Following up on the Oregonian’s article regarding second quarter exports, we take a deeper look into the numbers.
Overall, Oregon exports did decline from the first to the second quarter, however exports still have increased 31 percent on a year-over-year basis. Exports have regained the majority of the decline due to the global recession and subsequent international trade collapse. In terms of historical rankings, Q2 2010 in Oregon was the sixth largest (Q1 2010 was the fourth largest). Through the first six months of 2010, Oregon exports have increased 36 percent compared to the first half of 2009, while the US overall has increased 23 percent. Oregon’s 36 percent increase ranks 11th best among all states. The quarter-over-quarter decline is a little worrisome, however, short term fluctuations are normal and expectations are for renewed growth in the coming quarters, albeit at a slower rate.
Exports by Industry
The major driver for the increases in the past year or so has been Computer and Electronic Product exports (top line in the graph below). This industry continues to do extremely well, evidenced by national semiconductor sales and also recent financial statements by companies such as Intel, and Q2 2010 was the second largest export quarter in history for the industry in Oregon. Computer and Electronic Products have typically accounted for around 45 percent of all Oregon exports, with more than half of these exports going to China and Malaysia in recent years. Oregon’s second largest export industry, Agricultural Products, has declined in the two most recent quarters, however a significant portion of the industry’s fluctuation in recent years is due to price level changes, as opposed to quantity level changes. For example, the steep increases in commodity prices back in 2008 sharply increased the dollar value of agriculture exports, which then subsequently crashed following the financial crisis.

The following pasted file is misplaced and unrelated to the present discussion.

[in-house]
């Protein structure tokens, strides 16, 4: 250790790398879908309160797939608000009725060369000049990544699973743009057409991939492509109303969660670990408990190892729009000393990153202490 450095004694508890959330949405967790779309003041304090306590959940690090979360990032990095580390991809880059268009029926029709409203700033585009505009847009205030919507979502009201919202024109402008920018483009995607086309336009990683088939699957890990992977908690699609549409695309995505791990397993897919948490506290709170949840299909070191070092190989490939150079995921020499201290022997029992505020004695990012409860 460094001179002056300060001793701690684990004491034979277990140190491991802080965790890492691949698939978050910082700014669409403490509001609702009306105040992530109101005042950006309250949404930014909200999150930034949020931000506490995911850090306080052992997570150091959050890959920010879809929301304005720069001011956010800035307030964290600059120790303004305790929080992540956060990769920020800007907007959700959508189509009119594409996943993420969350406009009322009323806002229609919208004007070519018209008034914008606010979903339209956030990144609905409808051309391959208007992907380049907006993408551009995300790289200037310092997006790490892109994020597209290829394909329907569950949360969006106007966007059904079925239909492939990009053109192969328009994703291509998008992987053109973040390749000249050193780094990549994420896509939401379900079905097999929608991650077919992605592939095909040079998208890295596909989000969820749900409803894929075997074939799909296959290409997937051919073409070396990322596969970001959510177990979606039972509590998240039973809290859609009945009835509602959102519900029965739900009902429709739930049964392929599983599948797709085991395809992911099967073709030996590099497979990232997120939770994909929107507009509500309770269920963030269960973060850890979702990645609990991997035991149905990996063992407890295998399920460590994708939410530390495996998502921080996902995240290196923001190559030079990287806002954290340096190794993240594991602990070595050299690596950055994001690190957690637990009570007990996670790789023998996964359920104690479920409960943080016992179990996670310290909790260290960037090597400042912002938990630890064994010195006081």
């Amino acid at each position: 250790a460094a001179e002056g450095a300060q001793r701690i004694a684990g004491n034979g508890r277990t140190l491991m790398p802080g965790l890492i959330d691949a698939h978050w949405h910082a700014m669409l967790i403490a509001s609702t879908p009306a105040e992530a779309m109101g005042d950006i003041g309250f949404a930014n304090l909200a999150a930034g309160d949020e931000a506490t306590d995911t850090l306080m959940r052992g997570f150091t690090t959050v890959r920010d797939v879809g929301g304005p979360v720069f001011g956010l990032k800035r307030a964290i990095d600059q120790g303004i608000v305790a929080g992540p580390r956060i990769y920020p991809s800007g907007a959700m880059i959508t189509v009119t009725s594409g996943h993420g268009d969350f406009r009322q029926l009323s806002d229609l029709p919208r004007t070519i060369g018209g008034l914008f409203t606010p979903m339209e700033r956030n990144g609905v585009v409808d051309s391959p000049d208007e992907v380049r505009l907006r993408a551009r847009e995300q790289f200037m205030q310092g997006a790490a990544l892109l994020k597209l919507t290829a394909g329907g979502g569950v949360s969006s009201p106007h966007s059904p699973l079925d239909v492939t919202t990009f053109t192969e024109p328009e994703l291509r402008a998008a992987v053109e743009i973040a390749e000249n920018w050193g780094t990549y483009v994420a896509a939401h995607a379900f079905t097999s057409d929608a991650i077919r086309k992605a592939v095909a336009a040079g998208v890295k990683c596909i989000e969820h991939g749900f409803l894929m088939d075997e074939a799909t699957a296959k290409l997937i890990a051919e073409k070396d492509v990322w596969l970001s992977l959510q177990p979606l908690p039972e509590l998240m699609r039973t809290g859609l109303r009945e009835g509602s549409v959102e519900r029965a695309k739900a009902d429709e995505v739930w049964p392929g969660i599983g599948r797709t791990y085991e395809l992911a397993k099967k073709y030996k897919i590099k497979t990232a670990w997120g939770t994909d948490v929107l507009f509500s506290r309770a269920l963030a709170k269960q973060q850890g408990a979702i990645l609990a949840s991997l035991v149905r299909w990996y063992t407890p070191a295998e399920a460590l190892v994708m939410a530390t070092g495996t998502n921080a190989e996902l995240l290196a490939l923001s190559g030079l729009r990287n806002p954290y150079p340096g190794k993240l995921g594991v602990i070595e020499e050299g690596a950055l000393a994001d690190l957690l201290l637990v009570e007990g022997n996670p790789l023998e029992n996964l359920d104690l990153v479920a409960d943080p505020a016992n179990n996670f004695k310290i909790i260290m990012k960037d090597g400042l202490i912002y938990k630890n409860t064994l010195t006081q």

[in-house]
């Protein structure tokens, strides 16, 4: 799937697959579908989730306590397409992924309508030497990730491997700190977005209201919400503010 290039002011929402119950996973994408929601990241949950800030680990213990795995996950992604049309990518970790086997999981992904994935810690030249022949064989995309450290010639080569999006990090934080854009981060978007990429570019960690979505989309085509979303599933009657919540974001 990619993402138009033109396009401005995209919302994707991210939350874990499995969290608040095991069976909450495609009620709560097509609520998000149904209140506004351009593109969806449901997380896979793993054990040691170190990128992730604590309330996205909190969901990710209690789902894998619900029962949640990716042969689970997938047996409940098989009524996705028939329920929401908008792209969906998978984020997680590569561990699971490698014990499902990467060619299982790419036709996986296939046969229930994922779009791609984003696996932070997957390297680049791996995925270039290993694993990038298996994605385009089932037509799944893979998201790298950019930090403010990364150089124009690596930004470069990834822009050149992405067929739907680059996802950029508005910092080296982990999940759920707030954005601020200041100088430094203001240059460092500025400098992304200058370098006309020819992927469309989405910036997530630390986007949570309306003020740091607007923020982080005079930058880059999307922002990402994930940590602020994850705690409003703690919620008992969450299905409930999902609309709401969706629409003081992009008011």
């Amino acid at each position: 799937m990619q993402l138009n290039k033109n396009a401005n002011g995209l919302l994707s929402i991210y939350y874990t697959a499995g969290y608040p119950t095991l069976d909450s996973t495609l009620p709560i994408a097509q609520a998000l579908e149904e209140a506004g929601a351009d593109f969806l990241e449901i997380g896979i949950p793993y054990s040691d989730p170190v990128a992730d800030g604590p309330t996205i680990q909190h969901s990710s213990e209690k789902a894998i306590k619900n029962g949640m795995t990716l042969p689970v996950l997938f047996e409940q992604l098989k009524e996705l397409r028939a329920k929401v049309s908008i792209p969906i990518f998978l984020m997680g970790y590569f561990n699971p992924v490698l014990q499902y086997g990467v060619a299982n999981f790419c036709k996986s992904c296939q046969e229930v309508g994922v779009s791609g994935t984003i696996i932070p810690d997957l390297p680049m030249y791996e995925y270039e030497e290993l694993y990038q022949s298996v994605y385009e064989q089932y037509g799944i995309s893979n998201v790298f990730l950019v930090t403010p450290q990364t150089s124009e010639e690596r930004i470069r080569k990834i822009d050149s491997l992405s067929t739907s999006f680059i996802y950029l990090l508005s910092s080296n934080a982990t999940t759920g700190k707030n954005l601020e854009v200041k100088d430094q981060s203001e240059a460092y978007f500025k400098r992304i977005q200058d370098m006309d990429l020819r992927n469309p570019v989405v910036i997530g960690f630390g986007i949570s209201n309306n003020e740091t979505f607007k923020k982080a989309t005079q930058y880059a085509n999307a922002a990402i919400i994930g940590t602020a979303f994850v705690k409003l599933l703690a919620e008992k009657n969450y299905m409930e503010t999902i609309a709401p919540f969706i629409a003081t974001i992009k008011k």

Exports by Country
Exports to China decreased in the most recent quarter, however they remain at extremely high levels. Exports to China now account for 25 percent of all Oregon exports (over 70 percent of which are Computer and Electronic Products). A decrease in Agricultural Products and Machinery to China led to the overall decline in exports to the country, even as Computer and Electronic Product exports continued to increase. The recent, sizable increases in exports to Canada are welcomed news. The country had been Oregon’s top export destination for much of the past decade, but fell considerably during the recession. Exports have increased in every major industry to Canada, driven mostly by Machinery and Primary Metal Manufacturing, which account for 55 percent of the increase the past two quarters.
Price Level Adjustments
One of the common questions/issues with export data is the fact that exports are reported in current dollar amounts (nominal) and typically not in real (inflation adjusted) dollar amounts or in physical quantities. As alluded to above regarding Agricultural Products, price level changes can play a large role in export changes, even if the quantity of exports has not changed. The graph below tries to adjust for some of the price level changes to get a sense of the real export levels in Oregon. Using national export price indexes by industry, one can control for price changes over time. Price level data, especially historical data, is not available for all industries, so the graph below encompasses industries that data is available for and added together, account for about 80 percent of all Oregon exports. Overall, adjusting for price levels does not change the total export picture very much. The reason for this is Oregon exports are heavily dependent upon Computer and Electronic Products, which have experienced general price declines in the past decade (Harmonized System Code 85, for those interested in the price index), while most other products and industries have seen increases in prices. Combining the price declines in Oregon’s largest industry with gains in all other industries, leads to not much net change. With that being said, the difference in the two series in 2008 is primarily attributable to Agricultural Products, specifically grains.
Please note that the graph is monthly exports through May 2010 and not quarterly data as the previous graphs are and that the price adjusted dollar amounts are measured in May 2010 dollars.